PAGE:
It’s fair to say that most people have some understanding that indoor air quality (IAQ) is very important… even if that only means that they only notice their IAQ when something stinks. But since the COVID-19 pandemic, the cleanliness and quality of the air we breathe—and the role it plays in infectious disease control and general health—has been on the forefront of nearly every American’s mind. Experts believe that in the future, air quality may be the deciding factor that some use to guide where to work, live, play or get an education.
For parents and students in the Northwest Local School District, that last decision just got a little easier. The district engaged SHP to engineer several major IAQ improvements at White Oak Middle School, Pleasant Run Middle School and Colerain High School. These buildings were also retrofitted for air conditioning using the latest and greatest technologies on the market.
“Working on these projects has been homecoming of sorts for me,” said Jacob. “One of my first projects when I was hired at SHP was to design HVAC systems for three new elementary school buildings. There’s something immensely satisfying about being asked to return to a district, and to work with all its familiar names and faces!”
Cooling: Magnetic Levitation Chillers
The first improvement made to some Northwest buildings was the installation of Magnetic Levitation Chillers (or MagLev, for those in the know…), which is one of the most efficient compressor designs in the air conditioning industry. These chillers have centrifugal compressors, which have a magnetic bearing. This allows the compressor to be suspended freely—to levitate, if you will—inside its mechanical housing. Additionally, whereas a standard air compressor will have friction due to metal-on-metal contact and need oil to function properly, a MagLev chiller is virtually frictionless! This saves on maintenance and service fees down the road and has been known to achieve energy savings of up to 42% throughout its lifecycle. Other benefits include: a quieter performance than typical cooling methods and a smaller physical footprint.
Cooling: Chilled Beams
Chilled beams were another major improvement that the engineering team made to Northwest schools. These systems rely on large pipes of water that are placed through a heat exchanger, or a “beam.” Within these chilled beams is a dedicated heating and cooling coil directly in each space. As warm air is generated in a classroom (from people, equipment or other factors), it rises to the ceiling and is circulated through the coils of the beam, which cools the air. The cool air then becomes denser than the warm air surrounding it and is then released back into the room, where more warm air is cooled, and the cycle continues. Because chilled beams move the job of cooling and heating out of the central air handler and into the space, less air needs to be pushed around the building. This results in a big reduction in fan energy, one of the major categories of building energy use.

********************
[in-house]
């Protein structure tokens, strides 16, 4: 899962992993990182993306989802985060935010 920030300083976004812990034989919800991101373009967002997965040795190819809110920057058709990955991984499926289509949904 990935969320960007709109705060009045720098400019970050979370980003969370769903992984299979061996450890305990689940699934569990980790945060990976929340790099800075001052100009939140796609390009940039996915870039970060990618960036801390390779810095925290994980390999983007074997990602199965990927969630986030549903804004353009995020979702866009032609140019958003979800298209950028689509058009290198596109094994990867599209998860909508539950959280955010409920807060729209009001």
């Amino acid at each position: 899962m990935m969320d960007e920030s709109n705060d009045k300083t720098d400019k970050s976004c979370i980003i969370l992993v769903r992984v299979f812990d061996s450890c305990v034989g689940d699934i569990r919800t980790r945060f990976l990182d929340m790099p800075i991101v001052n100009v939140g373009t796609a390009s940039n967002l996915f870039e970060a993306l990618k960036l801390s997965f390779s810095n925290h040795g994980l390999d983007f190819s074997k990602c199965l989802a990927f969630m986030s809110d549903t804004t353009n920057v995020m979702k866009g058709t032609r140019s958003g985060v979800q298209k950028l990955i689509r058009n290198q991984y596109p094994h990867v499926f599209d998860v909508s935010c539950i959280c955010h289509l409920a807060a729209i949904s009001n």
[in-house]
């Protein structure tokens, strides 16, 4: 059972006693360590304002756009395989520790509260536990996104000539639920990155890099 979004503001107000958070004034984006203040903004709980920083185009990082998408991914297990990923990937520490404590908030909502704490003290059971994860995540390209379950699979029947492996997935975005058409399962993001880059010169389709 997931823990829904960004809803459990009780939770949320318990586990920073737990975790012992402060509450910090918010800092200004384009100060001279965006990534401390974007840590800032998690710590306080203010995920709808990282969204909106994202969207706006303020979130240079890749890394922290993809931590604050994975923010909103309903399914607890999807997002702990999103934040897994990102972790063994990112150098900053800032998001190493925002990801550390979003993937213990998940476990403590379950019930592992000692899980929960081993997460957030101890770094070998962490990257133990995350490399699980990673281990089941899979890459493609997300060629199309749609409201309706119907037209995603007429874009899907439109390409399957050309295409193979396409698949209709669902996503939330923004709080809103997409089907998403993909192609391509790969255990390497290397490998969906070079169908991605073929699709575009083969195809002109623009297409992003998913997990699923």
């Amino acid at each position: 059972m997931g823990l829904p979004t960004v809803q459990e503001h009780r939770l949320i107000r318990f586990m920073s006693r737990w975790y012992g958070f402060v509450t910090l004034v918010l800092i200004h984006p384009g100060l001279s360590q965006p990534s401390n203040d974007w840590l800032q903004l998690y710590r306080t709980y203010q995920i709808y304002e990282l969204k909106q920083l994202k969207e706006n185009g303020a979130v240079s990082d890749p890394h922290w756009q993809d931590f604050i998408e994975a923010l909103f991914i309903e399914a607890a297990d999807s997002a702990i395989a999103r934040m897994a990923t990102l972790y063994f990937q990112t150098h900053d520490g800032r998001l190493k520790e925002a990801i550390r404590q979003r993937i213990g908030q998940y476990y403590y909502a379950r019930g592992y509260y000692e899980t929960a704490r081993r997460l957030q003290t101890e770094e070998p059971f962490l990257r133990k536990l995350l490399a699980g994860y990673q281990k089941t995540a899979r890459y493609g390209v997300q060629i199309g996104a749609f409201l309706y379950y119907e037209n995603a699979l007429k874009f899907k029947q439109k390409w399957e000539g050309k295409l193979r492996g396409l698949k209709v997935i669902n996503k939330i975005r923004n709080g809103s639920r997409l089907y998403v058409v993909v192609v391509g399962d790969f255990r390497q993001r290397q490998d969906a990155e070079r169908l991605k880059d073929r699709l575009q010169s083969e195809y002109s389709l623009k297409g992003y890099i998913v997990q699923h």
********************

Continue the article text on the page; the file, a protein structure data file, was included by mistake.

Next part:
Air Quality: Needlepoint Bipolar Ionization
With the recent rise in air quality concerns throughout the country and the world, Northwest decided a few more improvements were necessary. The leadership group decided that implementing needlepoint bipolar ionization is the next step in improving air quality for their students and staff. The district utilized its ESSER funding to invest in this technology district-wide; installation will be complete in time for the 2021-22 school year to begin.
To understand needlepoint bipolar ionization, consider a time when someone suggested you step outside for some fresh air. At the time, they might have meant you needed to cool down—but wait, there’s more! One of the reasons outside air is so fresh is because of the countless naturally occurring events that contribute to air quality. Waves crashing, rushing water, and even sunlight create the key ingredient: ions.
An ion is a molecule or atom that is positively or negatively charged, meaning it must either gain or relinquish electrons to become neutral. Ions rush to find another molecule to bond to and therefore become neutral. By doing this, they begin to form clusters of larger molecules. Larger molecules are slower, heavier and more likely to be captured by standard HVAC system filtration.
Needlepoint bi-polar ionization technology replicates this effect indoors. The same positively or negatively charged atoms (ions) that occur in the natural environment are created and released into the indoor airstream. They bond to pollutants, dust, smoke, bacteria and common viruses—like cold, flu and COVID molecules—that are suspended in the air we breathe. The big molecule clumps are filtered out of the air, and IAQ is improved.
Additionally, when ions bond to viral or bacterial cells, such as the coronavirus, they bond to the cell’s outer layers. In doing so, they destroy the outer cell walls of the virus and deactivate them entirely.
What’s really cool about needlepoint bipolar ionization is the fact that it doesn’t generate any ozone gases, making it a very clean technology to implement. Clean air with a clean environment impact; it’s a win-win.
Air Quality: Humidification
In addition to these three major upgrades, SHP is in the process of installing humidification in new Northwest elementary schools. Humidity in the air has a similar effect to bipolar ionization; it can prevent disease transmission by latching onto harmful particles, making them heavier and forcing them fall to the earth. It also makes dry winter air more comfortable and protective.
Knowing Northwest students will breathe a bit easier this fall is why the engineers at SHP do what we do. For a few other solutions worth considering, check out my article with Steve Tossey, Three Strategies for Improving Infectious Disease Control through Indoor Air Quality.